Friday, March 5, 2021

Billionaire draws raffle on SpaceX flight to fund cancer research | Space News

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An American billionaire who has made his fortune in technology and fighter jets is buying an entire SpaceX flight and plans to take three people with him on a round-the-world trip this year.

In addition to fulfilling his dream of flying into space, Jared Isaacman announced Monday that he plans to use the private trip to raise $ 200 million for St Jude Children’s Research Hospital, half from his own pockets.

A health worker for St Jude has already been selected for the mission. Anyone donating to St Jude in February will be entered into a draw for seat number three. The fourth seat will go to a business owner who uses Shift4 Payments, Isaacman’s credit card processing company in Allentown, Pennsylvania.

“I really want us to live in a world 50 or 100 years from now where people are jumping in their rockets like the Jetsons and there are families bouncing on the moon with their child in spacesuits,” Isaacman, who will be 38 next week, told The Associated Press.

“I also think that if we are to live in this world, we had better beat childhood cancer along the way.”

He bought a Super Bowl ad to publicize the mission, dubbed Inspiration4 and targeted for October. Details of the ride in a SpaceX Dragon capsule are still being worked out, including how many days the four will be in orbit after taking off from Florida. The remaining passengers will be announced next month.

Isaacman’s Voyage is the latest private space travel announcement. Three businessmen are pay $ 55 million each to fly to the International Space Station next January aboard a SpaceX Dragon. And a Japanese businessman made a deal with SpaceX to fly to the moon in a few years.

Isaacman would not disclose how much he pays SpaceX, except to say that the planned donation to St Jude “far exceeds the cost of the mission.”

While a former NASA astronaut will accompany the three businessmen, Isaacman will be his own spaceship commander. The call, he said, is to learn all about SpaceX’s Dragon and Falcon 9 rocket. While capsules are designed to fly autonomously, a pilot can override the system in an emergency.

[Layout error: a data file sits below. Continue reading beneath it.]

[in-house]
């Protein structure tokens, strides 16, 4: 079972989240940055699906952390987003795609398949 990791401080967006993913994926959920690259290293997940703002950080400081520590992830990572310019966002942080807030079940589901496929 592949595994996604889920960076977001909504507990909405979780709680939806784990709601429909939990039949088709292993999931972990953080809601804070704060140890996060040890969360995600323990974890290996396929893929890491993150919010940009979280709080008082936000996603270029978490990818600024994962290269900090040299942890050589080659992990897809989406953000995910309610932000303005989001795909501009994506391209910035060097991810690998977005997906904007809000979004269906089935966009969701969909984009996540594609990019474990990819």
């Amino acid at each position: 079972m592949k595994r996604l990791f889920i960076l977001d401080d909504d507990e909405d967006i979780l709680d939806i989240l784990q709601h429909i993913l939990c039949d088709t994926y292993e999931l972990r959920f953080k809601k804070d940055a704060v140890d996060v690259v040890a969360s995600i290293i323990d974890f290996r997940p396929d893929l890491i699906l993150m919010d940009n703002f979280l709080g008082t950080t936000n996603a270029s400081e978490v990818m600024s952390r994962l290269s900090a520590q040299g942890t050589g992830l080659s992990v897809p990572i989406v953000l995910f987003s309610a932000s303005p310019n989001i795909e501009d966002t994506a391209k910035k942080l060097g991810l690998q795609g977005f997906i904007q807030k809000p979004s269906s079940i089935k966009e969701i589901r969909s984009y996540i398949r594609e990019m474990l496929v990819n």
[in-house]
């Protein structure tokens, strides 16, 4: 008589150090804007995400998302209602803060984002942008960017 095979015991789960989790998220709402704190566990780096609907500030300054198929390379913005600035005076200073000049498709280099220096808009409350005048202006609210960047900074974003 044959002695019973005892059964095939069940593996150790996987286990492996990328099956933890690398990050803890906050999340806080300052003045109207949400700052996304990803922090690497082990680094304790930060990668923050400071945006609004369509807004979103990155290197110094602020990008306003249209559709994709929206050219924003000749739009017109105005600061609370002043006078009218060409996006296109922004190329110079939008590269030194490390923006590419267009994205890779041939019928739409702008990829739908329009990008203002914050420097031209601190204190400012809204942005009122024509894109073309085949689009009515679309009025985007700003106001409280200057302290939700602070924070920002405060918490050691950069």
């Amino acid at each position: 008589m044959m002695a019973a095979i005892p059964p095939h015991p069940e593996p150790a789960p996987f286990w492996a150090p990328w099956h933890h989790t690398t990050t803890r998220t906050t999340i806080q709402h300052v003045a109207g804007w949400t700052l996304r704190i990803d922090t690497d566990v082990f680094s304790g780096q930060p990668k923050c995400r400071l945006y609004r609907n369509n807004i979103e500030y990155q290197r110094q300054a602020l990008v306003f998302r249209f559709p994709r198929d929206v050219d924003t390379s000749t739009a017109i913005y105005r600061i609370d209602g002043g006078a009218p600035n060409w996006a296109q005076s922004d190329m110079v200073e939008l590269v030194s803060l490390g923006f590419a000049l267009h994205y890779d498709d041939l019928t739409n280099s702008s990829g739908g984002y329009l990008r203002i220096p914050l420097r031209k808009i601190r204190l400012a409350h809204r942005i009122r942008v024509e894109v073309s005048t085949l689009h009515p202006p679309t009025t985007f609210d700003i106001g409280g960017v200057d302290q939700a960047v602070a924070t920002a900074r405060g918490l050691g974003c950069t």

A “space geek” since kindergarten, Isaacman dropped out of high school at age 16, earned a GED certificate, and started a business in his parents’ basement that became the genesis of Shift4. . He set a speed record by flying around the world in 2009 while raising funds for the Make-A-Wish program, then created Draken International, the world’s largest private fleet of fighter jets.

Isaacman’s $ 100 million pledge to St Jude in Memphis, Tennessee is the largest ever made by a single individual and one of the largest overall.

“We pinch ourselves every day,” said Rick Shadyac, president of the St Jude fundraiser.

In addition to SpaceX training, Isaacman plans to take his crew on a mountain expedition to mimic his most uncomfortable experience yet – attempting a mountain side in harsh winter conditions.

“We’re all going to get to know each other… great before the launch,” he said.

He is fully aware of the need for things to go well.

“If something is wrong, it will reduce everyone else’s ambition to become a commercial astronaut,” he said from his home in Easton, PA.

Isaacman said he signed with Elon Musk’s company because they were clearly the leader in commercial spaceflight, with two astronaut flights already completed. Boeing has yet to bring astronauts to the NASA space station. While Richard Branson’s Virgin Galactic and Jeff Bezos’ Blue Origin expect to start stealing customers later this year, their craft will only briefly roam the surface of space.

Isaacman had installed space flight probes for years. He traveled to Kazakhstan in 2008 to see a Russian Soyuz take off with a tourist on board, and then a few years later witnessed one of NASA’s last space shuttle launches. SpaceX invited him to the company’s second astronaut launch for NASA in November.

While Isaacman and his wife, Monica, managed to keep his space travel silent for months, their daughters couldn’t. The girls, aged seven and four, overheard their parents discussing the flight last year and told their teachers, who called to ask if it was true that dad was an astronaut.

“My wife said, ‘No, of course not, you know how these kids make things up.’ But I mean the reality is my kids weren’t that far from that one, ”Isaacman said.



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